As soon as I saw the announcement trailer for Good Job! I knew it looked like my kind of game; An action-puzzler with a quirky sense of humour set in a working office. I mean, not only is that one of my favourite genres but the title of my all-time favourite TV show just happens to be The Office… so let’s just say I was interested. Now, after having spent a few days with it, I have to admit that it actually didn’t hook me at first. However, soon the relatively short game hits its sweet spot and becomes the fun little game I hoped for. And it quickly had me quoting the immortal words of a certain Michael G Scott: “Well, well, well… how the turntables.” Now, for those of you wanting the details – ‘stay tuned’ by reading the paragraphs below. And yes, I will be peppering my review with as many The Office quotes as I can squeeze in.
“I knew exactly what to do, but in a much more real sense, I had no idea what to do.”
By just watching the announcement trailer, you actually get a pretty good idea of what you’ll be doing in the game, at least early on. You are an eager, destructively creative and remarkably clumsy new employee and you are tasked with completing certain objectives around the office. It could be something as simple-sounding as delivering a new projector to the conference room. Or perhaps sorting coloured delivery parcels and sending them to the correct office. Pretty straight-forward, right? Well, not quite because, as you can imagine, the office areas are designed to make these tasks as difficult and hilarious as possible. Completing a task (and therefore solving the puzzle) usually involves making a large mess, breaking down some flimsy office walls and riding a fire-extinguisher or two along the way.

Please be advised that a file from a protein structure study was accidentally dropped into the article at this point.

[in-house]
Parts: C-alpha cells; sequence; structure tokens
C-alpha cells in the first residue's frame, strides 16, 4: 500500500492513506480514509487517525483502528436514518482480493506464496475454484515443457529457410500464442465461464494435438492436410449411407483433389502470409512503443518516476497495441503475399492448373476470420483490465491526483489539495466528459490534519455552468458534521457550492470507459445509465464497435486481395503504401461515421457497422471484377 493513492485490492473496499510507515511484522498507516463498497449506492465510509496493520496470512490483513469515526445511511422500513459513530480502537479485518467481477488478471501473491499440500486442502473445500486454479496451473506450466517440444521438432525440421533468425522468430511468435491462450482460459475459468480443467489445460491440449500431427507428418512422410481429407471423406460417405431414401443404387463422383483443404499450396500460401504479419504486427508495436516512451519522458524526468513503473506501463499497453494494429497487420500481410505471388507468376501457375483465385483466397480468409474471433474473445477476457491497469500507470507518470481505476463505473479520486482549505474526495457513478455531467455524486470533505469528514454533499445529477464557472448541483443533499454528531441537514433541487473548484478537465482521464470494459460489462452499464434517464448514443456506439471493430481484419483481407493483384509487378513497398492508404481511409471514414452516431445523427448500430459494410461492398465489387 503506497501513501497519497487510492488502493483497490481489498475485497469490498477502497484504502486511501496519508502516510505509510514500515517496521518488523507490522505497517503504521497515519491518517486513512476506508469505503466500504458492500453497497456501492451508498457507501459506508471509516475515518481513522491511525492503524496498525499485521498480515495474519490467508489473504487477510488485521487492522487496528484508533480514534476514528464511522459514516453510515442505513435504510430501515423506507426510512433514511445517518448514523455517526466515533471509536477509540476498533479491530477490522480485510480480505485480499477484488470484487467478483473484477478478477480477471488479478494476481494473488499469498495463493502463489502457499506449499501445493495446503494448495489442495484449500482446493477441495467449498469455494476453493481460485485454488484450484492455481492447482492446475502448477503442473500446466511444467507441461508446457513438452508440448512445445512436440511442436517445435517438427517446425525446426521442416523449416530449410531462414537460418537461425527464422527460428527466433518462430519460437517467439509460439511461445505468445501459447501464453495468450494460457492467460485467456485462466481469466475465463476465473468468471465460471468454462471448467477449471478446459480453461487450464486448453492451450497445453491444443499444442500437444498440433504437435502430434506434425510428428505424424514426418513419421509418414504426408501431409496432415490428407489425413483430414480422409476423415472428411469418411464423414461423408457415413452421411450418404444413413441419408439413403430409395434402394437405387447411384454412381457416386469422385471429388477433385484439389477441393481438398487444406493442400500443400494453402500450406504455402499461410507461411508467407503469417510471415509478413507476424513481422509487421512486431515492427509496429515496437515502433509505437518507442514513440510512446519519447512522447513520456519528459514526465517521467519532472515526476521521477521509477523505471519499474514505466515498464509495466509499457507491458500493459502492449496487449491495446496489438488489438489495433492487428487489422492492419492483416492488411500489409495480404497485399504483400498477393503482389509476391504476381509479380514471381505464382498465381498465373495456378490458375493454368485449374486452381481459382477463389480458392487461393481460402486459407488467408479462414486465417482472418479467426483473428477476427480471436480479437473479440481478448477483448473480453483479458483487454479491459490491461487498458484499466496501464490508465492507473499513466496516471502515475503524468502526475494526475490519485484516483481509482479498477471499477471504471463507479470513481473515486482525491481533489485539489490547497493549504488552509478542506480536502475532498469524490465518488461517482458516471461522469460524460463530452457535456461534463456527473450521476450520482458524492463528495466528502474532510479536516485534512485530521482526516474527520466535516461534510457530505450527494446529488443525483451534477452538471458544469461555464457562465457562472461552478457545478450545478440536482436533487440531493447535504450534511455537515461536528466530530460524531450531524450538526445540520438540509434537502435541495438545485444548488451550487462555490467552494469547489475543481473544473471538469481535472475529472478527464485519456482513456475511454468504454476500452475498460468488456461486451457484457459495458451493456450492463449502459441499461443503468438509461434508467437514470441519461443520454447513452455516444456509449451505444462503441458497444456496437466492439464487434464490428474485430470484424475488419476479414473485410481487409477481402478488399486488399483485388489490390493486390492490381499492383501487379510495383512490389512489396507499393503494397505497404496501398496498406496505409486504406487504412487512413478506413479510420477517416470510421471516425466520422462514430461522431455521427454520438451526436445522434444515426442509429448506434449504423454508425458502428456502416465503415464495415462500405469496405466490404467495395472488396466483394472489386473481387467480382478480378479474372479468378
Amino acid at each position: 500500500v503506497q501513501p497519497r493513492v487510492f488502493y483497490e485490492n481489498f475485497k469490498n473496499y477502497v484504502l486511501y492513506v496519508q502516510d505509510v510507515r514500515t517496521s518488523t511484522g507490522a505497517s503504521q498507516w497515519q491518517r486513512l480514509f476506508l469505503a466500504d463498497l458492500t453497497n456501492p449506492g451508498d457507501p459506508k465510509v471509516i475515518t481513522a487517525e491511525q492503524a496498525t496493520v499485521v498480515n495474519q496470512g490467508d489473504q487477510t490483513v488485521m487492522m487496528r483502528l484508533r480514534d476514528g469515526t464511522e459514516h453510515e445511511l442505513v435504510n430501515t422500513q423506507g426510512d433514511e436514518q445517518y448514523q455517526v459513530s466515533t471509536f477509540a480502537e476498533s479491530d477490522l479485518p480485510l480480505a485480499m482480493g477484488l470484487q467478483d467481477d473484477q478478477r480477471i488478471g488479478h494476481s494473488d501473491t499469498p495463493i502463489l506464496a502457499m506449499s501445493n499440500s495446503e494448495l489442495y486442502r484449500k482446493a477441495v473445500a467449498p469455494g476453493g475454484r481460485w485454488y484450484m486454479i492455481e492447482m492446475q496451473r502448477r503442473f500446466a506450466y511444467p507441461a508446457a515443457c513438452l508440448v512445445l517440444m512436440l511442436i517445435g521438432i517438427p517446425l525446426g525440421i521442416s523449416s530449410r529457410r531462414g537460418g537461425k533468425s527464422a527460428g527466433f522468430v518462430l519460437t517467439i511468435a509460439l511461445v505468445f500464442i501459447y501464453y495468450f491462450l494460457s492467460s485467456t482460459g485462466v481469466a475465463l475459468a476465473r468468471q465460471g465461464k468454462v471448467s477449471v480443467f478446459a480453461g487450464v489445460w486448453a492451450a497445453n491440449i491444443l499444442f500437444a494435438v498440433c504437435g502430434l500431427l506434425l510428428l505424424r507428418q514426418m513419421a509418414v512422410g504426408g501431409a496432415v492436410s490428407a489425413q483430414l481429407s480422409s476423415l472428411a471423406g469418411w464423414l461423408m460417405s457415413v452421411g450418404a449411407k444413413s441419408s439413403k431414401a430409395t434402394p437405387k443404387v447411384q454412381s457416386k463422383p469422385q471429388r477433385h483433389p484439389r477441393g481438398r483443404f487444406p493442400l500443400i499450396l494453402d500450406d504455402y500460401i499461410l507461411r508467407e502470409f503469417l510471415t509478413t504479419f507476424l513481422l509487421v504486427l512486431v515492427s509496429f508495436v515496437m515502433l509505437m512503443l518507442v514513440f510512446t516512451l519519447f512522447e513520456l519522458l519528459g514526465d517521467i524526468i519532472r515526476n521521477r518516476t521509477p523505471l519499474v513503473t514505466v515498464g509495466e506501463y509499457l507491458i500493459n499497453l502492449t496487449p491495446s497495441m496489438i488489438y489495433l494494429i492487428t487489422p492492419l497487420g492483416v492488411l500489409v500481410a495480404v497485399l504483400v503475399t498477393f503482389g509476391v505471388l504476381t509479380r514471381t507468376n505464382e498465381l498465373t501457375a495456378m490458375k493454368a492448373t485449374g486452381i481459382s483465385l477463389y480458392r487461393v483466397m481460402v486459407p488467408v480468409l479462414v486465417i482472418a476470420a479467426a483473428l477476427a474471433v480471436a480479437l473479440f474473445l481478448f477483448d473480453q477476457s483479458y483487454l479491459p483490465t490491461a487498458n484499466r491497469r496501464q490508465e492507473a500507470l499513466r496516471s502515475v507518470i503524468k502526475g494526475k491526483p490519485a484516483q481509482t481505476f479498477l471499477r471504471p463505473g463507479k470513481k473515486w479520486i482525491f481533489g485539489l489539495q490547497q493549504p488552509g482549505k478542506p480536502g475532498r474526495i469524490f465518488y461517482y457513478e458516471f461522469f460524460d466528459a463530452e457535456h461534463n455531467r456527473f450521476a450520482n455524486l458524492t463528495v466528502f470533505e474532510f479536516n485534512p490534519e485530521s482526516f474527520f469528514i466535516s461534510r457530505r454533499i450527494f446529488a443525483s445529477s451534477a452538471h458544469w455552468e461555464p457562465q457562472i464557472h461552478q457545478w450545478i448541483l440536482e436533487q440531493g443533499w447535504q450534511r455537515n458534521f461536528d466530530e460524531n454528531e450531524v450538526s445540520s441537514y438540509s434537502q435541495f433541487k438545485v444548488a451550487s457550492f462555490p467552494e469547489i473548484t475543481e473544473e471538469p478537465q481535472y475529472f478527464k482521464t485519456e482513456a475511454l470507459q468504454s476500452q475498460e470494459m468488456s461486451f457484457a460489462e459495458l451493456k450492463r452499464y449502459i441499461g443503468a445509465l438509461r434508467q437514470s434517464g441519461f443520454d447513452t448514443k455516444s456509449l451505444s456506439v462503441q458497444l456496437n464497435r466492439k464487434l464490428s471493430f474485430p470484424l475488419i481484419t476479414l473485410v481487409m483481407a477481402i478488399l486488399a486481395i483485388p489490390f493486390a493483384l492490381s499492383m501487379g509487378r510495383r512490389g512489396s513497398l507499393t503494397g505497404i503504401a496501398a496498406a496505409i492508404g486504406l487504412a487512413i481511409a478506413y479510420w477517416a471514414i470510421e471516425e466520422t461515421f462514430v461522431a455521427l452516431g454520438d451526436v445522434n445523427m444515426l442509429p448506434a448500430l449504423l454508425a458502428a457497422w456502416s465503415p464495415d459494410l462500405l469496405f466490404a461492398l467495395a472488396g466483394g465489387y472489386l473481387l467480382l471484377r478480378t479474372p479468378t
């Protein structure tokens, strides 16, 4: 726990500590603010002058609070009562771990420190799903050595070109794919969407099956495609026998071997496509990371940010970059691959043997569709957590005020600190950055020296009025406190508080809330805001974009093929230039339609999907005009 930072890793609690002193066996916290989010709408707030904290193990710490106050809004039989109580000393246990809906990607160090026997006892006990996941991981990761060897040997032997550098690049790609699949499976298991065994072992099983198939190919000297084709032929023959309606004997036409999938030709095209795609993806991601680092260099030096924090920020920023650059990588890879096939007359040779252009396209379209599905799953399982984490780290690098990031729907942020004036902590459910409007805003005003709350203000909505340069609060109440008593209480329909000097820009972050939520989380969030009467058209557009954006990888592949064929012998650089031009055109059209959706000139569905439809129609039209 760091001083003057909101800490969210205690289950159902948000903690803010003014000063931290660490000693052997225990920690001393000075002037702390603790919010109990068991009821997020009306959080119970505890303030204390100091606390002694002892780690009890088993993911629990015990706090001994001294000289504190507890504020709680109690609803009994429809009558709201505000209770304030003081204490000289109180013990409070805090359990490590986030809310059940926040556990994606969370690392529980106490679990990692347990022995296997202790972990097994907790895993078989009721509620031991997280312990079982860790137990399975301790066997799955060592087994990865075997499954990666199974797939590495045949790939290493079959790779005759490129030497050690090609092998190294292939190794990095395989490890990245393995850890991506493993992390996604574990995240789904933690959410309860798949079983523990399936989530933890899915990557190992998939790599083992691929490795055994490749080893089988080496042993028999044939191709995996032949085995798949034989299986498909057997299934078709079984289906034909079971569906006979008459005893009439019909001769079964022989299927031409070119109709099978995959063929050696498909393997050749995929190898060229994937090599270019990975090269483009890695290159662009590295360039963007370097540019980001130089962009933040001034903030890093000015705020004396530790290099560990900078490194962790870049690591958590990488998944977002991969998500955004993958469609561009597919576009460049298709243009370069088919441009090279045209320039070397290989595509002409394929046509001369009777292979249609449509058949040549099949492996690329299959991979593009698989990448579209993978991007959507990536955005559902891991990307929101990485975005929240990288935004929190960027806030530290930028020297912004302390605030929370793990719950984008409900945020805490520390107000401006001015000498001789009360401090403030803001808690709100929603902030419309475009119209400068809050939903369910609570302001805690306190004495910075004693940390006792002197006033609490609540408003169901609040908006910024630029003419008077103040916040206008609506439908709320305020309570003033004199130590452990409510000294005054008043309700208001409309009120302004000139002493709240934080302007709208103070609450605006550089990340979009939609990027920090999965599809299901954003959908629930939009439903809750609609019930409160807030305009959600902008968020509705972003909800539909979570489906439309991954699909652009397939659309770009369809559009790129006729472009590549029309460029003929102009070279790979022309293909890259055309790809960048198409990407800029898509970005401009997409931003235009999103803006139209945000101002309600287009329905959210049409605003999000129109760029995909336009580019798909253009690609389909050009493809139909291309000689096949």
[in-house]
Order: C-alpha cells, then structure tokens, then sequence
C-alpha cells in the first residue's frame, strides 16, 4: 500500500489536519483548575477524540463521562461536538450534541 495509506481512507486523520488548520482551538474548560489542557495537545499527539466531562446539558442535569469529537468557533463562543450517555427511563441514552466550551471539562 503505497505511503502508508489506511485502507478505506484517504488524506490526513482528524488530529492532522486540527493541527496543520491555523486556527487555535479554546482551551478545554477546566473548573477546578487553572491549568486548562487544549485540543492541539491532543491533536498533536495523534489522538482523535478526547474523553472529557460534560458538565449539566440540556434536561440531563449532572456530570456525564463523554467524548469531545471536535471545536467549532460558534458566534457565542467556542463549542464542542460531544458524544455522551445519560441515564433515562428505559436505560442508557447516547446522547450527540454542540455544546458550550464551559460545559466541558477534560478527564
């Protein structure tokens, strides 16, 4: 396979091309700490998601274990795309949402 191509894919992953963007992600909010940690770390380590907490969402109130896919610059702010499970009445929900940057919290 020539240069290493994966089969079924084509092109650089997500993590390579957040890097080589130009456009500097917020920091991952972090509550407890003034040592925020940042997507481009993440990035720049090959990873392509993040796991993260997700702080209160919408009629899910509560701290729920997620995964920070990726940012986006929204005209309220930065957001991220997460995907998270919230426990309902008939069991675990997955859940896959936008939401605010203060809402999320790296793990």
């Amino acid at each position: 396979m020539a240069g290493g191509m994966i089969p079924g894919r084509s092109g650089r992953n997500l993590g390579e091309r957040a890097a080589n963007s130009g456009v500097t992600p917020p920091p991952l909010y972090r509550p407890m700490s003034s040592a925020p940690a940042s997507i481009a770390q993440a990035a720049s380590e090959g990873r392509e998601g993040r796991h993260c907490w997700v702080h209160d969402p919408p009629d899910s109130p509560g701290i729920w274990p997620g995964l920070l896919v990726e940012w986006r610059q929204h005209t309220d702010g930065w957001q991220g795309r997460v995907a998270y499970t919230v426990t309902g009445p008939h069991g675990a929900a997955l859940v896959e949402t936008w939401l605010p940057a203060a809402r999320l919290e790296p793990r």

….the initial two or three rooms feel a little slow and the puzzles a little one-dimensional.
This all seems marvellously fun. And it is. Unfortunately, starting off, the game doesn’t often give you a lot of guidance as to how the different items you find in the office function and how the physics of the game actually work. There’s a lot of attempted environmental story-telling going on (you know the whole “show don’t tell”). But I found it to be too unclear and often found that I was unsure what exactly to do with items I found. And while this was solved with a little trial-and-error, this initial ‘learning process’ wasn’t as intuitive or engaging as I had hoped. And because of that, the initial two or three levels also started to feel a little slow and the puzzles a little one-dimensional.
“Sometimes I’ll start a sentence and I don’t even know where it’s going. I just hope I find it along the way.”
What probably emphasised the frustration (mentioned above) was that I wasn’t really sure how the game wanted me to tackle each level. After each ‘puzzle-room’ is completed you are given a rank based on three criteria: 1) the time taken to complete it, 2) the amount of damage incurred (in a dollar?… err some currency amount) and 3) the number of broken items. Now, at the start of the game, I kind of assumed the goal was to complete the task as quickly as possible, creating as much hilarious havoc along the way. I mean that’s kind what made it look fun in the trailer, right? Well, while timing is the most important ranking criteria – the more maniacal your approach, the more damage you do and the more costs are incurred. And this then affects your rank for each room.
Seeing this so early on, the ‘completionist-get-the highest-score’ part of my brain kicked in and I then started to try to be as delicate as possible. As you can imagine, this actually slowed the game up a lot, and actually removed the main fun element in those early levels. I realise they were trying a risk/reward mechanic for the game but the balance just felt out. Even when I had inadvertently destroyed much of the room to complete my mission – there seemed to be no ‘punishment’ for doing so. The new level would still open up. And actually the small cosmetic upgrades hidden in each area (whimsical hats and outfits on 3D stick men) were actually easier to find by increasing the destruction. And to be honest – craziness is the point, right? I therefore quickly decided that the way forward was simply to ignore the ranking criteria, and try to complete the task as quickly as possible – and endeavour to destroy things as creatively as possible. And that’s when it got as good as Pretzel day. Yup… pretty darn great.